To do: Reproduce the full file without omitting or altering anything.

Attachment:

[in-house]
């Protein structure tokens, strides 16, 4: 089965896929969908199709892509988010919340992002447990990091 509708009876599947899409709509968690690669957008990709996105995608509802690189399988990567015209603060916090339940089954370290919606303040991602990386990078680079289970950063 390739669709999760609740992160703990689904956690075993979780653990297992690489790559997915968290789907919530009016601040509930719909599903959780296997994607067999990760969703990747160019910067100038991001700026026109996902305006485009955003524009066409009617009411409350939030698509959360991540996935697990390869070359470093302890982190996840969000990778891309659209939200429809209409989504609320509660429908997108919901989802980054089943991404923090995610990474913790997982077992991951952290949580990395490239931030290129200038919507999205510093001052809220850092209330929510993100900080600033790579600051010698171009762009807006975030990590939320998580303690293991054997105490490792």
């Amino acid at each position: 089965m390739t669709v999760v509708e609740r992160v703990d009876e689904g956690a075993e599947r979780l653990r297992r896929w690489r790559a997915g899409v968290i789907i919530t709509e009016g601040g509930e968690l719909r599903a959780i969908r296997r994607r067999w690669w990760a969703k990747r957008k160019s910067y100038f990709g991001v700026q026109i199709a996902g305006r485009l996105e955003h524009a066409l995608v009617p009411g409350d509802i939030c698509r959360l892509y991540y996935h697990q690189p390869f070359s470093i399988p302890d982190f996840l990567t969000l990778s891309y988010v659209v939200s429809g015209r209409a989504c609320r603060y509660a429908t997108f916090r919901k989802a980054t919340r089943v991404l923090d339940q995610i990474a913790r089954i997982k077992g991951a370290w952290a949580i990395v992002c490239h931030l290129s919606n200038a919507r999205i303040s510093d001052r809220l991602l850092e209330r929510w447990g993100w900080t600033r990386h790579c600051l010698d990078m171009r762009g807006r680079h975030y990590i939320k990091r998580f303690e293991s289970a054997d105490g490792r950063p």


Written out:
[in-house]
């Protein structure tokens, strides 16, 4: 089965896929969908199709892509988010919340992002447990990091 509708009876599947899409709509968690690669957008990709996105995608509802690189399988990567015209603060916090339940089954370290919606303040991602990386990078680079289970950063 390739669709999760609740992160703990689904956690075993979780653990297992690489790559997915968290789907919530009016601040509930719909599903959780296997994607067999990760969703990747160019910067100038991001700026026109996902305006485009955003524009066409009617009411409350939030698509959360991540996935697990390869070359470093302890982190996840969000990778891309659209939200429809209409989504609320509660429908997108919901989802980054089943991404923090995610990474913790997982077992991951952290949580990395490239931030290129200038919507999205510093001052809220850092209330929510993100900080600033790579600051010698171009762009807006975030990590939320998580303690293991054997105490490792």
């Amino acid at each position: 089965m390739t669709v999760v509708e609740r992160v703990d009876e689904g956690a075993e599947r979780l653990r297992r896929w690489r790559a997915g899409v968290i789907i919530t709509e009016g601040g509930e968690l719909r599903a959780i969908r296997r994607r067999w690669w990760a969703k990747r957008k160019s910067y100038f990709g991001v700026q026109i199709a996902g305006r485009l996105e955003h524009a066409l995608v009617p009411g409350d509802i939030c698509r959360l892509y991540y996935h697990q690189p390869f070359s470093i399988p302890d982190f996840l990567t969000l990778s891309y988010v659209v939200s429809g015209r209409a989504c609320r603060y509660a429908t997108f916090r919901k989802a980054t919340r089943v991404l923090d339940q995610i990474a913790r089954i997982k077992g991951a370290w952290a949580i990395v992002c490239h931030l290129s919606n200038a919507r999205i303040s510093d001052r809220l991602l850092e209330r929510w447990g993100w900080t600033r990386h790579c600051l010698d990078m171009r762009g807006r680079h975030y990590i939320k990091r998580f303690e293991s289970a054997d105490g490792r950063p």